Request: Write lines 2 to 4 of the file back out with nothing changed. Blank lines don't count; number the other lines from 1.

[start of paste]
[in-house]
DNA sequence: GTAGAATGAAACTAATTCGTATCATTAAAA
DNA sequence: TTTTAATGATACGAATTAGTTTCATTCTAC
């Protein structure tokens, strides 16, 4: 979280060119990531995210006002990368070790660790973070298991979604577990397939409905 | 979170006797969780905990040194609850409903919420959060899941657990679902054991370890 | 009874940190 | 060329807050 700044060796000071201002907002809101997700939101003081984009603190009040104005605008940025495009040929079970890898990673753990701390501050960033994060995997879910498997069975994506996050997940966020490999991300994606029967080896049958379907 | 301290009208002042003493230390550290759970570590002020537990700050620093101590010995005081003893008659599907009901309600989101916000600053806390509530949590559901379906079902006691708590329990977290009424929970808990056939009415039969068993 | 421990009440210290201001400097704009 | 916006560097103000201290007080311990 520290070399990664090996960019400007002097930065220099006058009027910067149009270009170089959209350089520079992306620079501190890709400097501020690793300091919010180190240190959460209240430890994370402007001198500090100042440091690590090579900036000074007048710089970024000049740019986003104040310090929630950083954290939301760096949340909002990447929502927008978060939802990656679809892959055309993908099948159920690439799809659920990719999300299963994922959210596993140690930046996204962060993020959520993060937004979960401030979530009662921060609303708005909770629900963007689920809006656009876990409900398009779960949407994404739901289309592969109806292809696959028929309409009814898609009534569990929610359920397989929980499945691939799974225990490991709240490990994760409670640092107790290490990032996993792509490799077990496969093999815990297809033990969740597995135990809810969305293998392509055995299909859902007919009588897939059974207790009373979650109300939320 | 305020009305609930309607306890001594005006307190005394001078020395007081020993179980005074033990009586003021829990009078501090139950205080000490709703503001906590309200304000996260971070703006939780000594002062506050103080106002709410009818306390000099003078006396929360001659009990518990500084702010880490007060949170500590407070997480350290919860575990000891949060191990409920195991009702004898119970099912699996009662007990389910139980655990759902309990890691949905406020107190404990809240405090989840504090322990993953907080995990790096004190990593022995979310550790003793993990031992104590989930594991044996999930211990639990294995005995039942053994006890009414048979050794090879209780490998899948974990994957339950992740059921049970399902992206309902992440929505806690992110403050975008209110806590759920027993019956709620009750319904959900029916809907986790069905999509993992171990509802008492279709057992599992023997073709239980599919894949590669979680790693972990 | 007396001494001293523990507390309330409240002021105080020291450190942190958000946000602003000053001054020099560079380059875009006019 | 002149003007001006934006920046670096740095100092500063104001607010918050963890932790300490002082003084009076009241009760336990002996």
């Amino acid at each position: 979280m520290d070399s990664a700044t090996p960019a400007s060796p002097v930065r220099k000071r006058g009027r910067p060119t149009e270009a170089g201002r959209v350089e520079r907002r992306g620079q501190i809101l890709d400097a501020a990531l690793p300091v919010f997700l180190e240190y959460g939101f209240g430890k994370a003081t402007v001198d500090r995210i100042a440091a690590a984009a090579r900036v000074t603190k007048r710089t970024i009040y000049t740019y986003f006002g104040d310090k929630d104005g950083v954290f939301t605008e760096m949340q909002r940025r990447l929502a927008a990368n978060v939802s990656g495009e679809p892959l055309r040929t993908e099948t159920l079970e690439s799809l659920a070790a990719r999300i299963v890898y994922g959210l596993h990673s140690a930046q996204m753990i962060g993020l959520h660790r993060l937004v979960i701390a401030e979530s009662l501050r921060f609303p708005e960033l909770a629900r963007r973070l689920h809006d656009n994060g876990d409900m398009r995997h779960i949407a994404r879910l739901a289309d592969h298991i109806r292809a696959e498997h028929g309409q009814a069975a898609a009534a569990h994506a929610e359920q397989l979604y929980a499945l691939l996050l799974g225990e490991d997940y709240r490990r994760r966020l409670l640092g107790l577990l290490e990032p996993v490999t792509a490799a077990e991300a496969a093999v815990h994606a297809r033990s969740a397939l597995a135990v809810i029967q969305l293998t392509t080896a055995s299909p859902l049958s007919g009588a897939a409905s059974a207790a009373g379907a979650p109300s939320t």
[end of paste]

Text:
DNA sequence: GTAGAATGAAACTAATTCGTATCATTAAAA
DNA sequence: TTTTAATGATACGAATTAGTTTCATTCTAC
């Protein structure tokens, strides 16, 4: 979280060119990531995210006002990368070790660790973070298991979604577990397939409905 | 979170006797969780905990040194609850409903919420959060899941657990679902054991370890 | 009874940190 | 060329807050 700044060796000071201002907002809101997700939101003081984009603190009040104005605008940025495009040929079970890898990673753990701390501050960033994060995997879910498997069975994506996050997940966020490999991300994606029967080896049958379907 | 301290009208002042003493230390550290759970570590002020537990700050620093101590010995005081003893008659599907009901309600989101916000600053806390509530949590559901379906079902006691708590329990977290009424929970808990056939009415039969068993 | 421990009440210290201001400097704009 | 916006560097103000201290007080311990 520290070399990664090996960019400007002097930065220099006058009027910067149009270009170089959209350089520079992306620079501190890709400097501020690793300091919010180190240190959460209240430890994370402007001198500090100042440091690590090579900036000074007048710089970024000049740019986003104040310090929630950083954290939301760096949340909002990447929502927008978060939802990656679809892959055309993908099948159920690439799809659920990719999300299963994922959210596993140690930046996204962060993020959520993060937004979960401030979530009662921060609303708005909770629900963007689920809006656009876990409900398009779960949407994404739901289309592969109806292809696959028929309409009814898609009534569990929610359920397989929980499945691939799974225990490991709240490990994760409670640092107790290490990032996993792509490799077990496969093999815990297809033990969740597995135990809810969305293998392509055995299909859902007919009588897939059974207790009373979650109300939320 | 305020009305609930309607306890001594005006307190005394001078020395007081020993179980005074033990009586003021829990009078501090139950205080000490709703503001906590309200304000996260971070703006939780000594002062506050103080106002709410009818306390000099003078006396929360001659009990518990500084702010880490007060949170500590407070997480350290919860575990000891949060191990409920195991009702004898119970099912699996009662007990389910139980655990759902309990890691949905406020107190404990809240405090989840504090322990993953907080995990790096004190990593022995979310550790003793993990031992104590989930594991044996999930211990639990294995005995039942053994006890009414048979050794090879209780490998899948974990994957339950992740059921049970399902992206309902992440929505806690992110403050975008209110806590759920027993019956709620009750319904959900029916809907986790069905999509993992171990509802008492279709057992599992023997073709239980599919894949590669979680790693972990 | 007396001494001293523990507390309330409240002021105080020291450190942190958000946000602003000053001054020099560079380059875009006019 | 002149003007001006934006920046670096740095100092500063104001607010918050963890932790300490002082003084009076009241009760336990002996």